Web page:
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The chain of power did not end in Madame de Maintenon. She, indeed, ruled the Sovereign of France; but she was herself ruled by an humbler favourite. Nanon Balbieux, or Babbicux (the various orthography of her name in different writers is indicative of her origin and her education), had long been her only servant, and after the death of Scarron was accustomed to make their joint bed, and to dress their plate of soup, in the little bedroom which was their only dwelling. It is one of the most honourable facts in the history of Mad. de Maintenon, that this faithful servant followed her through all her changes of fortune. With the boundless prodigality which is more often practised to a favourite than to a friend, Madame de Maintenon at last bestowed on her the office of Superintendo ent of the almost Royal Household, and she ended by dictating as many promotions as she desired. Such is the ascendancy of inferior attendants, to which long habit, constant access, and the skilful use of favourable moments, so generally subject the great; or, if we look at man from another point of view, so urgent is the need which compels the coldest natures to seek, in the pleasure of feeling attachment and of seeming to inspire it, some amends for a life of joyless selfishness and painful hypocrisy.

The present publication consists of a Correspondence of Mad. de Maintenon with the Princess Ursini, or, as she was called in France, Des Ursins; a French lady who had married two husbands of the noble houses of Talleyrand and Ursini, and who was sent in her second widowhood to Madrid, to govern Philip, through the young Princess of Savoy his first Queen. The letters are correct, cold, wary, unbending; the production of a woman who never dared to express the little feeling she had, and was too sensible to make a display of talent in her correspondence. Whoever is desirous of reading letters of natural effusion, graceful ease, and sometimes agreeable negligence, occasionally lighted up by happy phrases, struck out by feeling and taste, must look elsewhere for these epistolary graces. The old politician in petticoats had her caution too constantly on the stretch to indulge herself in such elegant relaxation. The subjects are either court news, which never could have interested any but court ladies, or remarks on political events, which have long ceased to interest the general reader. But in spite of the stiff and wary writer, the former part contains some strokes of character and manners, and the latter contributes some materials for the history of the war and

A few extracts may please many who would not have patience to read the book. We shall select, in the first

the peace.

place, those which relate to Warfare and Negociations. They begin immediately after the great battle of Ramillies.

20th June 1706.- The designs of God are impenetrable. Three great and most Christian Kings appear to be abandoned.'_One of these three was the unfortunate son of James II.)— Heresy and injustice triumph.' --- Villeroi is full of bitterness and despair.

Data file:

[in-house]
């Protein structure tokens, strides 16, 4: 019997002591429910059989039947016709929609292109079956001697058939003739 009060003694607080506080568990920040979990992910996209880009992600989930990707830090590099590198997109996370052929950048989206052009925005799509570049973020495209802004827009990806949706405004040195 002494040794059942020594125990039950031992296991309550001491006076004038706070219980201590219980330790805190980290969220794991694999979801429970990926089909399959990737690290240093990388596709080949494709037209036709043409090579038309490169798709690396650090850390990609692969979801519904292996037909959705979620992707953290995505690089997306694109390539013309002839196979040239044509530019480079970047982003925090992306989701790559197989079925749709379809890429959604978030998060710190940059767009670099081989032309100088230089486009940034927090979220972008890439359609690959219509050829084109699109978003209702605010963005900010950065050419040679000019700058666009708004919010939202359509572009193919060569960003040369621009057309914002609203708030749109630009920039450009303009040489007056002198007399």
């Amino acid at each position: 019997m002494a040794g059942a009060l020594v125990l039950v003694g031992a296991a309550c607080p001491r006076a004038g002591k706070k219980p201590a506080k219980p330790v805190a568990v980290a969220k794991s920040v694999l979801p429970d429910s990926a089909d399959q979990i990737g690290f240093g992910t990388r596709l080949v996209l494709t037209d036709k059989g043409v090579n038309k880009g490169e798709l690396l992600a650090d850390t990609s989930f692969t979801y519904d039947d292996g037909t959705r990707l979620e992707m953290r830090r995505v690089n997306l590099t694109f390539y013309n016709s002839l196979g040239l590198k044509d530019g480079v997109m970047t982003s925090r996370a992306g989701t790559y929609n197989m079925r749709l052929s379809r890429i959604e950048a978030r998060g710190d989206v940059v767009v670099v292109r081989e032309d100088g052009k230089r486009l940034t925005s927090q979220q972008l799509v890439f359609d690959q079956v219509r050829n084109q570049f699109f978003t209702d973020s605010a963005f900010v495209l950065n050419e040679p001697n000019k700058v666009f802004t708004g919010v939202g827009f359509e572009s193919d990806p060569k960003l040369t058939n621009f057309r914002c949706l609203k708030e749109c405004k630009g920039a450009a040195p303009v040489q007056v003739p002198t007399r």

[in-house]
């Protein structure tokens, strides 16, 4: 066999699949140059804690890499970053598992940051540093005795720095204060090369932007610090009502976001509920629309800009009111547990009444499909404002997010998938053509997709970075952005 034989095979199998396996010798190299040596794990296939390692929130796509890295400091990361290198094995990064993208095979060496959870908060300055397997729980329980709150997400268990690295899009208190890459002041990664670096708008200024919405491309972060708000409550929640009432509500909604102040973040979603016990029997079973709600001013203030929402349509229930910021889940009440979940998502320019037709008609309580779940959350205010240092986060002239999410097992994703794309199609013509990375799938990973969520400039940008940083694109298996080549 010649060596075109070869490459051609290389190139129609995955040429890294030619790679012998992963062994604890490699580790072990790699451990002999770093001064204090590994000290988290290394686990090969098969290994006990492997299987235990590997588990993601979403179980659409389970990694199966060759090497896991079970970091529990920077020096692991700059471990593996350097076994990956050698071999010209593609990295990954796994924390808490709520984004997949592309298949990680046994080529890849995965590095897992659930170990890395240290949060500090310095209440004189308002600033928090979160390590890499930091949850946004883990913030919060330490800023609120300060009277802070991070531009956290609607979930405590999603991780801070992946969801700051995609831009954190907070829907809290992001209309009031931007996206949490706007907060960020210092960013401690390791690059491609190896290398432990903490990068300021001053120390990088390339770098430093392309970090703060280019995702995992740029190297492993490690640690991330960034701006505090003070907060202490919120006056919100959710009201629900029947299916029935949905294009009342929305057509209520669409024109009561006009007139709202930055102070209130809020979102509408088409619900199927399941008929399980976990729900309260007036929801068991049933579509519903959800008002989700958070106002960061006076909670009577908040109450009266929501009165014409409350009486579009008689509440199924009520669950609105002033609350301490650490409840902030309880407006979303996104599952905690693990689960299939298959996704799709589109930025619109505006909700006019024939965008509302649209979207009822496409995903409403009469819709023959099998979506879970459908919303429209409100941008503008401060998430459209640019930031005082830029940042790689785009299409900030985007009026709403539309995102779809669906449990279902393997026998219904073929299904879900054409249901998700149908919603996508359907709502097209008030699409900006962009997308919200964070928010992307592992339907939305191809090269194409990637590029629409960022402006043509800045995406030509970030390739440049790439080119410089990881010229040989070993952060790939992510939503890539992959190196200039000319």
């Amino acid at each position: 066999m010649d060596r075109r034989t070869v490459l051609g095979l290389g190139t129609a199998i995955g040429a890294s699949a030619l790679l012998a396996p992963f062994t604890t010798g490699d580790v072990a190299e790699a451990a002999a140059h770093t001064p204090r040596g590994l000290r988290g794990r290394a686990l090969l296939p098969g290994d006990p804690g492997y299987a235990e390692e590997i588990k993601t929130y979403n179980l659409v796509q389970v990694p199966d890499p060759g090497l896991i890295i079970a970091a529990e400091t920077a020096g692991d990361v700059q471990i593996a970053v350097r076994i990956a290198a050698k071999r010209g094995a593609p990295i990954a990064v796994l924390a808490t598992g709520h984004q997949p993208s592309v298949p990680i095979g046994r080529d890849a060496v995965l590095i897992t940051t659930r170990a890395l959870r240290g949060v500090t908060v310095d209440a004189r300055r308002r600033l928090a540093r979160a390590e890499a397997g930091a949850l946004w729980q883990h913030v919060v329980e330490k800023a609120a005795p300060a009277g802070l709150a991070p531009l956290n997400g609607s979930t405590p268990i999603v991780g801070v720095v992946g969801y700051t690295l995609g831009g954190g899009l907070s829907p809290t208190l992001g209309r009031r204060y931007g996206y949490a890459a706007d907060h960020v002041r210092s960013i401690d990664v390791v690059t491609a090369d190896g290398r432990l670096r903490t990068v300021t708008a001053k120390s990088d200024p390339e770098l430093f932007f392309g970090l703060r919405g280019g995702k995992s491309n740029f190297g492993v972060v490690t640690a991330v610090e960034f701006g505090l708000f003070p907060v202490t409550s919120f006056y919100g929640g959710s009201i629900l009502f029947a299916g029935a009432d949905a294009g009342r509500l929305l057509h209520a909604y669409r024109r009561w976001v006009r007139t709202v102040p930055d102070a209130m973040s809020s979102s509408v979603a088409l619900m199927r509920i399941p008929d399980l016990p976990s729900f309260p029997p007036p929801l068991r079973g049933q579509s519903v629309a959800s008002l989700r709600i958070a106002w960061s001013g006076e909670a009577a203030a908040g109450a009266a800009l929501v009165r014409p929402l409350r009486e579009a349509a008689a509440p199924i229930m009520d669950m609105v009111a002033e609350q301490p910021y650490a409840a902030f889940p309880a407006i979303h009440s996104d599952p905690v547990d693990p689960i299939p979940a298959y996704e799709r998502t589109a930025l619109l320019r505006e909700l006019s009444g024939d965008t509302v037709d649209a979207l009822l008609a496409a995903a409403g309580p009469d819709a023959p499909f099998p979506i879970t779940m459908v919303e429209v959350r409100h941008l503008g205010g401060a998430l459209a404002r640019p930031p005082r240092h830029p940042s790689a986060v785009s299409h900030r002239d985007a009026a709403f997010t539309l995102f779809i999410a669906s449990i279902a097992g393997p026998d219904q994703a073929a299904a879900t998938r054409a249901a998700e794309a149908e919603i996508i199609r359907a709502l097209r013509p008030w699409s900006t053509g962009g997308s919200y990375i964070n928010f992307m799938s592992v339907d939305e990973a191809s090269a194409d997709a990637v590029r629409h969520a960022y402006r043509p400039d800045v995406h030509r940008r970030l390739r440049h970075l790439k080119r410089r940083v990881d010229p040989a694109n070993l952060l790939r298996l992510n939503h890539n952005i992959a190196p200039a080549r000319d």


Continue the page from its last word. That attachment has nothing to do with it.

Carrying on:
16th April 1707.— I am overjoyed that eighty Spaniards have beaten five hundred English. I naturally love the Spaniards, and the lowest of the populace cannot at present hate the English more than I do.'

4th March 1708.— The King of England is to set out on the 9th, and to embark at Dunkirk for Scotland on the 10th. The King gives him six thousand men. The Scotch lads have written repeatedly that they will receive him. If God blesses this enterprise, it will make a great division, and perhaps peace. If you have any saints in Spain, let them pray

for its success. I went to St Germains yesterday. The Queen is in a wretched state. She has gout, some fever, and a cold in the head, besides her agitation of mind.

25th March 1708.-" The expedition to Scotland interests all the world. Every one here was full of consternation at the delay, and are rejoiced at the King of England's sailing.'

4th April 1708.- We have just had accounts of the failure of the Scotch expedition.'

15th April 1708.— I am the only person of the Court who has not been at St Germains to condole with the Queen. You know her courage ; but she cannot speak a word without sighing.'

25th April 1708.— I have had a fever, which Fagon call the Scotch fever.- No enterprise was so much applauded as that against Scotland, except (I tell you in confidence) by the King, who always had a bad opinion of it, and yielded only to the universal cry. The King of England had the measles, which detained him ten days at Dunkirk. The wind changed an hour after he set sail, which kept him twentyfour hours off Ostend. He mistook the entrance of the Frith of Edinburgh, and nothing but the ability and good fortune of Forbin saved the fleet.

28th April 1708.- An officer of one of our smaller ships of war landed in Scotland, and was told by some Highland gentlemen that they would always be ready to receive the King. Mareschal de Matignon was appointed to command the troops, not for his own merit, but from the objections to others.

8th June 1708.- Our great want is money.' September and October 1708.-A deep gloom covers every thing, relieved only by the gallant defence of Lisle by the Mareschal de Boufflers. The Duke of Burgundy was sent to take the nominal command of the army, with instructions to follow the advice of the Duke of Berwick. Vendome was also sent. These two Generals were of opposite character, and jealous of each other's almost equal pretensions. Vendome was one of the boldest, and Berwick was one of the most cautious of able commanders. The inexperience and timidity of the Duke of